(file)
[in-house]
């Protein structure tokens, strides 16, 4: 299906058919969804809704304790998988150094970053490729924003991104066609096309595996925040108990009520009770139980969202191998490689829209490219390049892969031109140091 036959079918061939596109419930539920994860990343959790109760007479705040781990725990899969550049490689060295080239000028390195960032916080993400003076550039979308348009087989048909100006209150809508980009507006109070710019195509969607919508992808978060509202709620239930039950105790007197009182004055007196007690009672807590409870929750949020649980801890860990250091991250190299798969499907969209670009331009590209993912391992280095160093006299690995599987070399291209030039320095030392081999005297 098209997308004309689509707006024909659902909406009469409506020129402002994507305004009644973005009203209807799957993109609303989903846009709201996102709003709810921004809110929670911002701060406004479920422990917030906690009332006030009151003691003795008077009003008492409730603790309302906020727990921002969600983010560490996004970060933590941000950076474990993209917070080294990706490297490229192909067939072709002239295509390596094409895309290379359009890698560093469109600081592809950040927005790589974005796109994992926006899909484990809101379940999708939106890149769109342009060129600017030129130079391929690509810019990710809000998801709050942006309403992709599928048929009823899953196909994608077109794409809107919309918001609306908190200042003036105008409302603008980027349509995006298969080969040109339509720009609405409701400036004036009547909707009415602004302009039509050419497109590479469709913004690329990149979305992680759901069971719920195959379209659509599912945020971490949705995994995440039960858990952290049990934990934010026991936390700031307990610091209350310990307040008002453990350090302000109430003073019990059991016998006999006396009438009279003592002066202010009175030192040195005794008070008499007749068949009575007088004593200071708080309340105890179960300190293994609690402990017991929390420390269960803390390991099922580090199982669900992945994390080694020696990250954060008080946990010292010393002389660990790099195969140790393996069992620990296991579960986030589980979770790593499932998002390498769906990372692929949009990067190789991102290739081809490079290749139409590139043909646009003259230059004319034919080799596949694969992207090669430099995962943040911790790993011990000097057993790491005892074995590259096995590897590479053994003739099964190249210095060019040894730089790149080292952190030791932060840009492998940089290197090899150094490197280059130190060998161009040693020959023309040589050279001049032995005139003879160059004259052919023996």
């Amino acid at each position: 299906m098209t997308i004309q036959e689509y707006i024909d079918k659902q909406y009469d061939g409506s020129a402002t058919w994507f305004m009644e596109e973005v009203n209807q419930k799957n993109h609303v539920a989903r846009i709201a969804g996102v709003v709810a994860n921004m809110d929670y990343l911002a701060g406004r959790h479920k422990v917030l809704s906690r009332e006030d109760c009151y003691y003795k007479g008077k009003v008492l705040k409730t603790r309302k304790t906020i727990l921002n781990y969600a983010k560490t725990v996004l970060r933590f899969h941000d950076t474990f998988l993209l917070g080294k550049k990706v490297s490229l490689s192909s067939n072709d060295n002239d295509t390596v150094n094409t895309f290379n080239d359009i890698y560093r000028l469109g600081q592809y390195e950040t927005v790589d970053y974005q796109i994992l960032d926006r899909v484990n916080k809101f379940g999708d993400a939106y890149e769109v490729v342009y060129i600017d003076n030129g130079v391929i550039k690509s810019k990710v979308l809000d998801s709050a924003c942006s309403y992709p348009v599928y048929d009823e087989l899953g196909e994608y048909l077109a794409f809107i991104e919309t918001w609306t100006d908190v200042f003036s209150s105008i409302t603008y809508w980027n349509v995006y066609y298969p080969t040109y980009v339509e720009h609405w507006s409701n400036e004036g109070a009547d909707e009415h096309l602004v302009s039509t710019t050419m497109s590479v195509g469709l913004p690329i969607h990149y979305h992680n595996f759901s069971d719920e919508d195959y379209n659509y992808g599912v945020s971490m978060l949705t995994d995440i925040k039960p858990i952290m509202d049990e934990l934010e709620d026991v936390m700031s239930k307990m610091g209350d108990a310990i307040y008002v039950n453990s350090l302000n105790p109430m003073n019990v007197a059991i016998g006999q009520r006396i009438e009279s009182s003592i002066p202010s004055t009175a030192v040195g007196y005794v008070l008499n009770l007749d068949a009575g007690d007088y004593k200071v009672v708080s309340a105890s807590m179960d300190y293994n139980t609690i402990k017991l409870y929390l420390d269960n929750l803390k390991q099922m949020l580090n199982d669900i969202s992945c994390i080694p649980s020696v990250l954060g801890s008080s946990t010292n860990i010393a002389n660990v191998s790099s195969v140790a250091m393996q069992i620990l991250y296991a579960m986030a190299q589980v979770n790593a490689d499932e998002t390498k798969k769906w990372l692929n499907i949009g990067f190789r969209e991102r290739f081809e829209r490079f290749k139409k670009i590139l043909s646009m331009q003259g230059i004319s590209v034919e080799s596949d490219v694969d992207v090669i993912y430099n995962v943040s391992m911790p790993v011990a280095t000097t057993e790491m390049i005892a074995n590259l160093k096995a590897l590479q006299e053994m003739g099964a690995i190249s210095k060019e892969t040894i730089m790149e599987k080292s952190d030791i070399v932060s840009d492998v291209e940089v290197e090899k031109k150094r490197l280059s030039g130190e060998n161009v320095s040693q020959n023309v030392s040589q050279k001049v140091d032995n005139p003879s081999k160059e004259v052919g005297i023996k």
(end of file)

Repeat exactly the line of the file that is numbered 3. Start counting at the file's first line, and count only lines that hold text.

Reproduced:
């Amino acid at each position: 299906m098209t997308i004309q036959e689509y707006i024909d079918k659902q909406y009469d061939g409506s020129a402002t058919w994507f305004m009644e596109e973005v009203n209807q419930k799957n993109h609303v539920a989903r846009i709201a969804g996102v709003v709810a994860n921004m809110d929670y990343l911002a701060g406004r959790h479920k422990v917030l809704s906690r009332e006030d109760c009151y003691y003795k007479g008077k009003v008492l705040k409730t603790r309302k304790t906020i727990l921002n781990y969600a983010k560490t725990v996004l970060r933590f899969h941000d950076t474990f998988l993209l917070g080294k550049k990706v490297s490229l490689s192909s067939n072709d060295n002239d295509t390596v150094n094409t895309f290379n080239d359009i890698y560093r000028l469109g600081q592809y390195e950040t927005v790589d970053y974005q796109i994992l960032d926006r899909v484990n916080k809101f379940g999708d993400a939106y890149e769109v490729v342009y060129i600017d003076n030129g130079v391929i550039k690509s810019k990710v979308l809000d998801s709050a924003c942006s309403y992709p348009v599928y048929d009823e087989l899953g196909e994608y048909l077109a794409f809107i991104e919309t918001w609306t100006d908190v200042f003036s209150s105008i409302t603008y809508w980027n349509v995006y066609y298969p080969t040109y980009v339509e720009h609405w507006s409701n400036e004036g109070a009547d909707e009415h096309l602004v302009s039509t710019t050419m497109s590479v195509g469709l913004p690329i969607h990149y979305h992680n595996f759901s069971d719920e919508d195959y379209n659509y992808g599912v945020s971490m978060l949705t995994d995440i925040k039960p858990i952290m509202d049990e934990l934010e709620d026991v936390m700031s239930k307990m610091g209350d108990a310990i307040y008002v039950n453990s350090l302000n105790p109430m003073n019990v007197a059991i016998g006999q009520r006396i009438e009279s009182s003592i002066p202010s004055t009175a030192v040195g007196y005794v008070l008499n009770l007749d068949a009575g007690d007088y004593k200071v009672v708080s309340a105890s807590m179960d300190y293994n139980t609690i402990k017991l409870y929390l420390d269960n929750l803390k390991q099922m949020l580090n199982d669900i969202s992945c994390i080694p649980s020696v990250l954060g801890s008080s946990t010292n860990i010393a002389n660990v191998s790099s195969v140790a250091m393996q069992i620990l991250y296991a579960m986030a190299q589980v979770n790593a490689d499932e998002t390498k798969k769906w990372l692929n499907i949009g990067f190789r969209e991102r290739f081809e829209r490079f290749k139409k670009i590139l043909s646009m331009q003259g230059i004319s590209v034919e080799s596949d490219v694969d992207v090669i993912y430099n995962v943040s391992m911790p790993v011990a280095t000097t057993e790491m390049i005892a074995n590259l160093k096995a590897l590479q006299e053994m003739g099964a690995i190249s210095k060019e892969t040894i730089m790149e599987k080292s952190d030791i070399v932060s840009d492998v291209e940089v290197e090899k031109k150094r490197l280059s030039g130190e060998n161009v320095s040693q020959n023309v030392s040589q050279k001049v140091d032995n005139p003879s081999k160059e004259v052919g005297i023996k």